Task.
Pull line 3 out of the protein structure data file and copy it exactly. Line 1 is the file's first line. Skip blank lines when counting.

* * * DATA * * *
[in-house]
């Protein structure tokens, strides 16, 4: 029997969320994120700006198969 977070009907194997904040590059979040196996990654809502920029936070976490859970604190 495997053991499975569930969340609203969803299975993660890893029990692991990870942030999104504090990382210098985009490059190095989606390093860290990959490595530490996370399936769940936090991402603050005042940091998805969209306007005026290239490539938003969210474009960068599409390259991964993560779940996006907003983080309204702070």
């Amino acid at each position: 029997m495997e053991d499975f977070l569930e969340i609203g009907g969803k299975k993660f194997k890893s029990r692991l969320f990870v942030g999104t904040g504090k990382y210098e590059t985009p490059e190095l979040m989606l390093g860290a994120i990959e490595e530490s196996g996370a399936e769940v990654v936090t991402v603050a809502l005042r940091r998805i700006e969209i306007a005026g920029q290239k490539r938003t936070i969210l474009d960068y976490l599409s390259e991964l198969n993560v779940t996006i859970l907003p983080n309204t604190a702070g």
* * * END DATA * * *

């Amino acid at each position: 029997m495997e053991d499975f977070l569930e969340i609203g009907g969803k299975k993660f194997k890893s029990r692991l969320f990870v942030g999104t904040g504090k990382y210098e590059t985009p490059e190095l979040m989606l390093g860290a994120i990959e490595e530490s196996g996370a399936e769940v990654v936090t991402v603050a809502l005042r940091r998805i700006e969209i306007a005026g920029q290239k490539r938003t936070i969210l474009d960068y976490l599409s390259e991964l198969n993560v779940t996006i859970l907003p983080n309204t604190a702070g």